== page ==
Milwaukee Neighborhood News Service

Museum Seeks to Address “Whiteness” Barrier

Milwaukee Art Museum’s new curator of community dialogue wants to break down barriers to people of color.

Kantara Souffrant. Photo by Rosen-Jones Photograph.

Kantara Souffrant. Photo by Rosen-Jones Photograph.

Kantara Souffrant believes that art demonstrates what people value.

And as the incoming curator of community dialogue for the Milwaukee Art Museum, it’s her job to ensure community engagement is a focus of programming at the museum through partnerships with Milwaukee’s art community and the community at large.

“I use art as a way to look at structure, access and community,” said Souffrant, who will start in January. “It’s one way of measuring how a community is doing.”

An artist-scholar and a museum educator, Souffrant earned a doctorate in performance studies from Northwestern University and serves as an assistant professor of global/non-Western art history and visual culture at Illinois State University.

From 2015 to 2018, she was the manager of the school and teacher program at the Milwaukee Art Museum, where she connected students with art in the museum’s collection and revitalized the training and educational materials for the museum’s Haitian art collection.

While at Illinois State University, her research interests included Haiti and the Haitian diaspora. As the daughter of two Haitian immigrants, Souffrant, 34, said the museum’s Haitian art collection showed her a history she didn’t know.

‘A lot of learning and unpacking to do’

One of her goals is to make sure everyone feels welcome at the museum.

“I understand that it hasn’t traditionally seemed accessible to Black, brown and low-income people,” she said. “It’s my job to make sure everyone feels respected and accepted in the space. That includes understanding the barriers that keep people from experiencing the Milwaukee Art Museum.”

Marcelle Polednik, the Donna and Donald Baumgartner director at the museum, said Souffrant’s role serves “as a critical piece to the important work the museum needs to start doing — today.”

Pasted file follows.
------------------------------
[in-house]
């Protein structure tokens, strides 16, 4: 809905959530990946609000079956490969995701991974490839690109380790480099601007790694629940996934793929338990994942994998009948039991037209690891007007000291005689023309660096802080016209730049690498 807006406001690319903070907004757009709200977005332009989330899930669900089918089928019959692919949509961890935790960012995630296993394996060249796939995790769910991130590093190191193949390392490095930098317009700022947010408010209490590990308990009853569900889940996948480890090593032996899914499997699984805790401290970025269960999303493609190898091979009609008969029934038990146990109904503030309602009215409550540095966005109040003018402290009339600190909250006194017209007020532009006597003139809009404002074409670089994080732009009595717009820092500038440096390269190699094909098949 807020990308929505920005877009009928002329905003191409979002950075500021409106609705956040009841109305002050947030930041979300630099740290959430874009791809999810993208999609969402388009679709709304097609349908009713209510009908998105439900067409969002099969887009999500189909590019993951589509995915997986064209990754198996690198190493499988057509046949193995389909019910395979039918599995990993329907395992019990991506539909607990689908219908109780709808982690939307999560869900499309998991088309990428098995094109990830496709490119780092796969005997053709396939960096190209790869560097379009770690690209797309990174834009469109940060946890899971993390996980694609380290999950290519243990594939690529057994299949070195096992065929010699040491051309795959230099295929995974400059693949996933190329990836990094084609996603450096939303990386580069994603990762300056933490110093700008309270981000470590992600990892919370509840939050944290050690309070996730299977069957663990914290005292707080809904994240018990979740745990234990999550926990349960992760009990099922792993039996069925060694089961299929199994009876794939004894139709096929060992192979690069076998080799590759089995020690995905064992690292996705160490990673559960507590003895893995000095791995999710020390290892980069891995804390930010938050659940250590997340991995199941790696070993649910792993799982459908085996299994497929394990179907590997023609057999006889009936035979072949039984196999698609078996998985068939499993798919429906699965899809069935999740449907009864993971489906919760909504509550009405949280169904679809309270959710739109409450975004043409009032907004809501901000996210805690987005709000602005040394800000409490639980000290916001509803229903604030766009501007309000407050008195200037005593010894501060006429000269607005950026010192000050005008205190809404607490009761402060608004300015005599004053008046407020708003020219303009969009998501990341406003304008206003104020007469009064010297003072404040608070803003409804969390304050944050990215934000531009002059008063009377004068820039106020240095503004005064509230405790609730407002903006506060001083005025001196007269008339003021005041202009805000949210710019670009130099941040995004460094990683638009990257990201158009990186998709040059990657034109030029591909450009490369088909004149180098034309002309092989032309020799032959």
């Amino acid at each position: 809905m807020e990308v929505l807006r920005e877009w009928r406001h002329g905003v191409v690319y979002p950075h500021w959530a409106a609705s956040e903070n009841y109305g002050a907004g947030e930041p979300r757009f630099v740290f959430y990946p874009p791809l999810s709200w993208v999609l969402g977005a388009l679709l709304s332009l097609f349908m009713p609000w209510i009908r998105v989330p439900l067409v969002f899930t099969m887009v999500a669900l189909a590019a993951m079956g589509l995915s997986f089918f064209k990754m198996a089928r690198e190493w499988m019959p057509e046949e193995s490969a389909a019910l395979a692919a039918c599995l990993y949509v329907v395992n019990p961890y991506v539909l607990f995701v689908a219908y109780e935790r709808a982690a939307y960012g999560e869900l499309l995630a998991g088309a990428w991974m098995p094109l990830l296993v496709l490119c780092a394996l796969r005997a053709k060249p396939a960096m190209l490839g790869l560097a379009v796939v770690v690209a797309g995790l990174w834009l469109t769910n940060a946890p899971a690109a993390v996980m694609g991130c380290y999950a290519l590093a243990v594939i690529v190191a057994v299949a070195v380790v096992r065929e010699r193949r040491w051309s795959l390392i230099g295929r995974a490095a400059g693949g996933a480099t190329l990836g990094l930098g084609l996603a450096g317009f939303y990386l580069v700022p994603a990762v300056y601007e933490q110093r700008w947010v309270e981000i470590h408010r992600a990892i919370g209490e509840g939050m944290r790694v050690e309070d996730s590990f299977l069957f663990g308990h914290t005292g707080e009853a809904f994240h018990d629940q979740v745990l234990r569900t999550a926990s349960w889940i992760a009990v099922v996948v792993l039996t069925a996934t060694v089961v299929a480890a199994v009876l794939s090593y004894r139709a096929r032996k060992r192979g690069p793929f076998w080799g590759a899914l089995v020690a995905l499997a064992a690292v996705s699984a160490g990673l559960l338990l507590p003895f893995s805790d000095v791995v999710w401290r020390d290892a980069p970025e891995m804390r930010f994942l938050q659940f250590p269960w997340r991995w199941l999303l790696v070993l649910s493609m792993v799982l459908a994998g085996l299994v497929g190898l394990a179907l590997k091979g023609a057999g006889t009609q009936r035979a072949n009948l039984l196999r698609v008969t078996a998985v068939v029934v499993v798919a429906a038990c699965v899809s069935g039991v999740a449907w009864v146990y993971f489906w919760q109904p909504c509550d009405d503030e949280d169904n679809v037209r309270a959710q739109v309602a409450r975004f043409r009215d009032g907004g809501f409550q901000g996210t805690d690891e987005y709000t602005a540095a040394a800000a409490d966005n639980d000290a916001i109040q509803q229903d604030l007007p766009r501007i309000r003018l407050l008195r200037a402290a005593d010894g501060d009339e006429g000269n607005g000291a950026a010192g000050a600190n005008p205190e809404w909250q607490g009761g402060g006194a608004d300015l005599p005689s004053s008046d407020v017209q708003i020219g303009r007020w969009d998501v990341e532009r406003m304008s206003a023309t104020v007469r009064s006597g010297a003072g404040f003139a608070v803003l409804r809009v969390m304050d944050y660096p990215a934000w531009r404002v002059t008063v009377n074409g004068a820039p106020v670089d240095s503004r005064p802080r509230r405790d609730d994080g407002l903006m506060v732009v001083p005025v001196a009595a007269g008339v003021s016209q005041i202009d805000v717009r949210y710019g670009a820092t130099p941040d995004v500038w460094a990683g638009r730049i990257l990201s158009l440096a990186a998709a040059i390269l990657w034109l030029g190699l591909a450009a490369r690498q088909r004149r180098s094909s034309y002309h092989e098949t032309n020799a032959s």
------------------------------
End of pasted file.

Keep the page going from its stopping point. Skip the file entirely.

Megan McGee, a friend of Souffrant’s and the executive director of Ex-Fabula, a nonprofit that uses storytelling to connect communities, said Souffrant’s work involves breaking down cultural barriers.

“Many institutions like the art museum are grounded in whiteness,” McGee said. “If we want those institutions to serve everyone, there is a lot of learning and unpacking to do, and that is what Kantara’s work is about.”

McGee said Souffrant’s warm and authentic personality is one reason she is good for this position.

“Whenever I hear her speak, I learn so much,” McGee said. “She makes history come alive.”

Souffrant will also serve on the museum’s senior leadership team, helping to make art relevant to Milwaukee’s diverse communities, addressing social issues through art and being responsible for off-site projects.

“Kantara is genuinely interested in making connections,” said Marcela “Xela” Garcia, the executive director of Walker’s Point Center for the Arts. “She is someone that will approach the work in an honest and genuine way.”

Garcia and Souffrant met when Souffrant originally worked at the Milwaukee Art Museum.

“She showed up when it wasn’t required,” Garcia said. “She is interested in seeing Milwaukee become a better place.”

“It is my goal to leave the community in a better place than when I came,” Souffrant said.

This story was originally published by Milwaukee Neighborhood News Service, where you can find other stories reporting on fifteen city neighborhoods in Milwaukee.

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